SLOVAK Nouveau surfaces in the Old Town.
photo: Eric Smillie
Where: Klariská 8, Bratislava
When: Monday-Thursday 9:00-24:00,
English menu: Yes
Rating: 4 out of 10
SLOVAK Nouveau is the tag a friend of mine gives the style of food now served at many new restaurants, and it is fitting. In these cases, the usual Slovak pub or restaurant food is brushed up. Gone are the deep-fried cheese, vegetables, meat fillets, and salads. Well, deep-fried salad is an exaggeration, but the dishes like chicken stuffed with ham and sausage are also pushed to the edges of the menu. In their place, diners find more fish, fancier dishes, and combinations influenced by foreign cuisines.
As a prime example, U Hada offers appetisers like smoked trout fillet or goose pate with roasted bread, and full plates such as pork in plum sauce and chicken skewer with sesame seeds and soy sauce. Even whole rice has found its way onto the selection of side dishes.
But for all these changes to the standard menu, I have yet to have a good meal here. The fusilli with pesto, for example, came out too chewy to be "al dente". And the eggplant with cheese was very oily. Perhaps I was hoping for too much.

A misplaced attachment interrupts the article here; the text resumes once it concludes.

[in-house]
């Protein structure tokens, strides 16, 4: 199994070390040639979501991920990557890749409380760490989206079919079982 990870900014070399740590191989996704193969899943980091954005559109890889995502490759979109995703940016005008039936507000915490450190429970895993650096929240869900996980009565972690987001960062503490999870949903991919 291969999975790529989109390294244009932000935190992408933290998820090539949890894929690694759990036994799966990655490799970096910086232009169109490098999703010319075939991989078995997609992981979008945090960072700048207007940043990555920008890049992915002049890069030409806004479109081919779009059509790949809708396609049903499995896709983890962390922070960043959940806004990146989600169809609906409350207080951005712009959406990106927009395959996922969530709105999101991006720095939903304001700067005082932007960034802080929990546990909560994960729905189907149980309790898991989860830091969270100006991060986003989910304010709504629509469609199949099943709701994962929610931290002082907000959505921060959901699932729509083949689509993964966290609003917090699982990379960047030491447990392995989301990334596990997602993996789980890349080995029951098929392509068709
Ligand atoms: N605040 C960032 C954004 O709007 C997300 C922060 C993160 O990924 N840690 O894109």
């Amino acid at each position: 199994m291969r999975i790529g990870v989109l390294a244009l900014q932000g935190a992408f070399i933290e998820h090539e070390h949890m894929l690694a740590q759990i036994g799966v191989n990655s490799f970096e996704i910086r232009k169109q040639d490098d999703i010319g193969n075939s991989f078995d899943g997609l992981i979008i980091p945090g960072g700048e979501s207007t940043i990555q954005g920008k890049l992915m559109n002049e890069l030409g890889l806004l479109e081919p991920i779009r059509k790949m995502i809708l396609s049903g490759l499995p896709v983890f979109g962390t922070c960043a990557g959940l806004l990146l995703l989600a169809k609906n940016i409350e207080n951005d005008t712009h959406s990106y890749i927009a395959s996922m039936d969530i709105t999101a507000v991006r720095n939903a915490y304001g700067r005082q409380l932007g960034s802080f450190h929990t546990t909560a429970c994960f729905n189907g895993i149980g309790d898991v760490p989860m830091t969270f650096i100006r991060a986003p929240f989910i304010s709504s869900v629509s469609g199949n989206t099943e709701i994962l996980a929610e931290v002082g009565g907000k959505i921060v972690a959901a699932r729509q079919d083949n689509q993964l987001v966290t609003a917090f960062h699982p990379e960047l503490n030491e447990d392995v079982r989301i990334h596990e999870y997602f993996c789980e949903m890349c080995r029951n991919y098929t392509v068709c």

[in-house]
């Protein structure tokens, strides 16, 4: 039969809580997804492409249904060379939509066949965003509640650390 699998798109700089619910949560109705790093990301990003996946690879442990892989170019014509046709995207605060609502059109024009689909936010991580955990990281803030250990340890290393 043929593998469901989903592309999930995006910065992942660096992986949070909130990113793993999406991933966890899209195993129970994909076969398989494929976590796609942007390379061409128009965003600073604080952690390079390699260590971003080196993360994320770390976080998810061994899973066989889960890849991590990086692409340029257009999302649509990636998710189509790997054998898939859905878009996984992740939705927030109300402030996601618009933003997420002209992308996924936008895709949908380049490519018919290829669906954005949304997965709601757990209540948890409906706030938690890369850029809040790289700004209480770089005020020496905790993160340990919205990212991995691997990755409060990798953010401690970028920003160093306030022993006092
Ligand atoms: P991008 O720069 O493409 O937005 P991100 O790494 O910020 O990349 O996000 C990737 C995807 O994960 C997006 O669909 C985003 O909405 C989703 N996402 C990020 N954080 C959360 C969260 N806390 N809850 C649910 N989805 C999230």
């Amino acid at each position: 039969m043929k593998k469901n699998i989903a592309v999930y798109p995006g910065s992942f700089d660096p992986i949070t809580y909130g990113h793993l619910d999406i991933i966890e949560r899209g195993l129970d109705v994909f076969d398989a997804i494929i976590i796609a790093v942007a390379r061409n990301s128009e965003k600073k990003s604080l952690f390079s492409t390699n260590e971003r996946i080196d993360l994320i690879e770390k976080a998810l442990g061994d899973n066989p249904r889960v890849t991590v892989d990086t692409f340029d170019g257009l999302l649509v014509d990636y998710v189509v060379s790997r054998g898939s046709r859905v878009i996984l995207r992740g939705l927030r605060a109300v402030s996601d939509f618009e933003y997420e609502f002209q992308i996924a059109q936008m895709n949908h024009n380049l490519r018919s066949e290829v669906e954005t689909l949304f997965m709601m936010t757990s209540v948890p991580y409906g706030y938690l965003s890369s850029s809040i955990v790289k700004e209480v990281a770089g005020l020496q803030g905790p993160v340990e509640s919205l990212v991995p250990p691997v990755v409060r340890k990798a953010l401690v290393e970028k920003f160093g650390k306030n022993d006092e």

Other diners have fared better. The results of a test of the daily menu, for example, came back with a quite nice cauliflower soup and a good chicken sauté - one of the cornerstones of Slovak Nouveau cuisine.
This restaurant has its company in the likes of Red Café on Trnavské mýto.
In addition to having similarly tweaked (though not identical) menus, both are brightly decorated with a unique form of kitsch. In the case of U Hada (At the Snake's), the theme is snakes. One is set into the dark stone floor and matches a large wooden sculpture that hangs over the bar. Many more squirm on the pink walls. Up front are dark tables to match the floor and the bar, while in the back there is a long leather couch and a café-lounge area. Still farther back is a courtyard with outside seating well protected from rain and sun.
For the new look and style of food it offers, U Hada is relatively cheap. Certainly, you pay extra to be in the Old Town, but still less than at similar restaurants nearby. The daily menu is Sk89, and the cost of a dish averages at around Sk200.
Even with its unique look, however, the restaurant seems boring. It has a franchise feel, which is reinforced, among other things, by the waiters' uniforms. Black bow ties have given way to red and white checker shirts in the half-year it has been open, but the atmosphere has retained a contrived feeling.
Could it also be the style of cuisine that makes this restaurant feel ordinary? The answer is yes and no. Slovak Nouveau can be done poorly or it can be done well, and I take that as a positive sign for the future.